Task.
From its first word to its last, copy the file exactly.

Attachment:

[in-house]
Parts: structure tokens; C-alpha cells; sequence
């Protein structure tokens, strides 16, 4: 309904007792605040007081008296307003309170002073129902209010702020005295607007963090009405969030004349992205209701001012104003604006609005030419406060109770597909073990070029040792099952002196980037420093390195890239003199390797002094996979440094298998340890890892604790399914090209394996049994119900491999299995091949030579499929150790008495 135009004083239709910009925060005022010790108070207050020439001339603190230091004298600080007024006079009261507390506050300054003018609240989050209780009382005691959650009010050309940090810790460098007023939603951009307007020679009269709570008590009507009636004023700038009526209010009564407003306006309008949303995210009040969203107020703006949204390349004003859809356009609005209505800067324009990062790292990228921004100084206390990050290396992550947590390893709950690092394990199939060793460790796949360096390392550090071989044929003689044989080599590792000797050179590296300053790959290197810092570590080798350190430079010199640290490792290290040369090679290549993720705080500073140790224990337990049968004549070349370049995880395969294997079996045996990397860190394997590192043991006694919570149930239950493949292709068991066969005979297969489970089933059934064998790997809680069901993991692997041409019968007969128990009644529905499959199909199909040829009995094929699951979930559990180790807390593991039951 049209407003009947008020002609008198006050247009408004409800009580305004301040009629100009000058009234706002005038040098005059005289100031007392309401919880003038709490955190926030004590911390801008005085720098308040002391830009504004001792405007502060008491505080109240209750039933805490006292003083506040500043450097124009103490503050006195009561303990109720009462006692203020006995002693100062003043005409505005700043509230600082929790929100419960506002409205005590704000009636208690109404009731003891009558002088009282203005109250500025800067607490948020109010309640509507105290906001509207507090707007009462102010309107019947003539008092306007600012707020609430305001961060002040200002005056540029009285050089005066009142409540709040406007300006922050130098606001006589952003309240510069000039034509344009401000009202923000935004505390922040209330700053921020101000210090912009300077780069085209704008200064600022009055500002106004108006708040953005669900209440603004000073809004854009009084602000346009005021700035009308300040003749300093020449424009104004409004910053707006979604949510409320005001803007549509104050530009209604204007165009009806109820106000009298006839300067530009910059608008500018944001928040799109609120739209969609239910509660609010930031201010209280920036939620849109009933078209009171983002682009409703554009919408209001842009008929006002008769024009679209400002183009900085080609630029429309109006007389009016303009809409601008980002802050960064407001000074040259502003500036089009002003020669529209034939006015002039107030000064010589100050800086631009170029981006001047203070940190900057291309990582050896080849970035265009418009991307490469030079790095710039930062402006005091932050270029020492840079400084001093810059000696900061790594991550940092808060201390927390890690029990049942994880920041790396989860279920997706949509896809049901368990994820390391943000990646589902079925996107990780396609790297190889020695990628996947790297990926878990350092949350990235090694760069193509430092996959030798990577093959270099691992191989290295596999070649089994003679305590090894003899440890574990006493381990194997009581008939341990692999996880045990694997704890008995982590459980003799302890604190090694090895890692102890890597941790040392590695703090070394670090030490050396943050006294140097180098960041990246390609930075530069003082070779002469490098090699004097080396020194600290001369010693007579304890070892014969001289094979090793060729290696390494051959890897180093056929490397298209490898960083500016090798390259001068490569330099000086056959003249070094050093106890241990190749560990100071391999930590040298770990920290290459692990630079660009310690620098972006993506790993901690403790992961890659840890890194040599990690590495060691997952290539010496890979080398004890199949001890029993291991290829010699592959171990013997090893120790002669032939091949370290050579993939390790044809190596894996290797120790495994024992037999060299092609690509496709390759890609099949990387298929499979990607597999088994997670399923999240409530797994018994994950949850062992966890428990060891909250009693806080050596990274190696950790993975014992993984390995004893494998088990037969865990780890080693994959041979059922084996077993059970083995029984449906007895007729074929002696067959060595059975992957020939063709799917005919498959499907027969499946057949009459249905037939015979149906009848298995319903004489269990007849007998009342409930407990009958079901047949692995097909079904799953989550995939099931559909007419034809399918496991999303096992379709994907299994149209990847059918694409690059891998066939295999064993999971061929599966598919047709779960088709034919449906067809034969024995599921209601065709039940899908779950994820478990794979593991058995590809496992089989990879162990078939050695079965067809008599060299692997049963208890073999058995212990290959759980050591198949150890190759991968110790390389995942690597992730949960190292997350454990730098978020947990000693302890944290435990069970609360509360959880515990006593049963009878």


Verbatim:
[in-house]
Parts: structure tokens; C-alpha cells; sequence
């Protein structure tokens, strides 16, 4: 309904007792605040007081008296307003309170002073129902209010702020005295607007963090009405969030004349992205209701001012104003604006609005030419406060109770597909073990070029040792099952002196980037420093390195890239003199390797002094996979440094298998340890890892604790399914090209394996049994119900491999299995091949030579499929150790008495 135009004083239709910009925060005022010790108070207050020439001339603190230091004298600080007024006079009261507390506050300054003018609240989050209780009382005691959650009010050309940090810790460098007023939603951009307007020679009269709570008590009507009636004023700038009526209010009564407003306006309008949303995210009040969203107020703006949204390349004003859809356009609005209505800067324009990062790292990228921004100084206390990050290396992550947590390893709950690092394990199939060793460790796949360096390392550090071989044929003689044989080599590792000797050179590296300053790959290197810092570590080798350190430079010199640290490792290290040369090679290549993720705080500073140790224990337990049968004549070349370049995880395969294997079996045996990397860190394997590192043991006694919570149930239950493949292709068991066969005979297969489970089933059934064998790997809680069901993991692997041409019968007969128990009644529905499959199909199909040829009995094929699951979930559990180790807390593991039951 049209407003009947008020002609008198006050247009408004409800009580305004301040009629100009000058009234706002005038040098005059005289100031007392309401919880003038709490955190926030004590911390801008005085720098308040002391830009504004001792405007502060008491505080109240209750039933805490006292003083506040500043450097124009103490503050006195009561303990109720009462006692203020006995002693100062003043005409505005700043509230600082929790929100419960506002409205005590704000009636208690109404009731003891009558002088009282203005109250500025800067607490948020109010309640509507105290906001509207507090707007009462102010309107019947003539008092306007600012707020609430305001961060002040200002005056540029009285050089005066009142409540709040406007300006922050130098606001006589952003309240510069000039034509344009401000009202923000935004505390922040209330700053921020101000210090912009300077780069085209704008200064600022009055500002106004108006708040953005669900209440603004000073809004854009009084602000346009005021700035009308300040003749300093020449424009104004409004910053707006979604949510409320005001803007549509104050530009209604204007165009009806109820106000009298006839300067530009910059608008500018944001928040799109609120739209969609239910509660609010930031201010209280920036939620849109009933078209009171983002682009409703554009919408209001842009008929006002008769024009679209400002183009900085080609630029429309109006007389009016303009809409601008980002802050960064407001000074040259502003500036089009002003020669529209034939006015002039107030000064010589100050800086631009170029981006001047203070940190900057291309990582050896080849970035265009418009991307490469030079790095710039930062402006005091932050270029020492840079400084001093810059000696900061790594991550940092808060201390927390890690029990049942994880920041790396989860279920997706949509896809049901368990994820390391943000990646589902079925996107990780396609790297190889020695990628996947790297990926878990350092949350990235090694760069193509430092996959030798990577093959270099691992191989290295596999070649089994003679305590090894003899440890574990006493381990194997009581008939341990692999996880045990694997704890008995982590459980003799302890604190090694090895890692102890890597941790040392590695703090070394670090030490050396943050006294140097180098960041990246390609930075530069003082070779002469490098090699004097080396020194600290001369010693007579304890070892014969001289094979090793060729290696390494051959890897180093056929490397298209490898960083500016090798390259001068490569330099000086056959003249070094050093106890241990190749560990100071391999930590040298770990920290290459692990630079660009310690620098972006993506790993901690403790992961890659840890890194040599990690590495060691997952290539010496890979080398004890199949001890029993291991290829010699592959171990013997090893120790002669032939091949370290050579993939390790044809190596894996290797120790495994024992037999060299092609690509496709390759890609099949990387298929499979990607597999088994997670399923999240409530797994018994994950949850062992966890428990060891909250009693806080050596990274190696950790993975014992993984390995004893494998088990037969865990780890080693994959041979059922084996077993059970083995029984449906007895007729074929002696067959060595059975992957020939063709799917005919498959499907027969499946057949009459249905037939015979149906009848298995319903004489269990007849007998009342409930407990009958079901047949692995097909079904799953989550995939099931559909007419034809399918496991999303096992379709994907299994149209990847059918694409690059891998066939295999064993999971061929599966598919047709779960088709034919449906067809034969024995599921209601065709039940899908779950994820478990794979593991058995590809496992089989990879162990078939050695079965067809008599060299692997049963208890073999058995212990290959759980050591198949150890190759991968110790390389995942690597992730949960190292997350454990730098978020947990000693302890944290435990069970609360509360959880515990006593049963009878």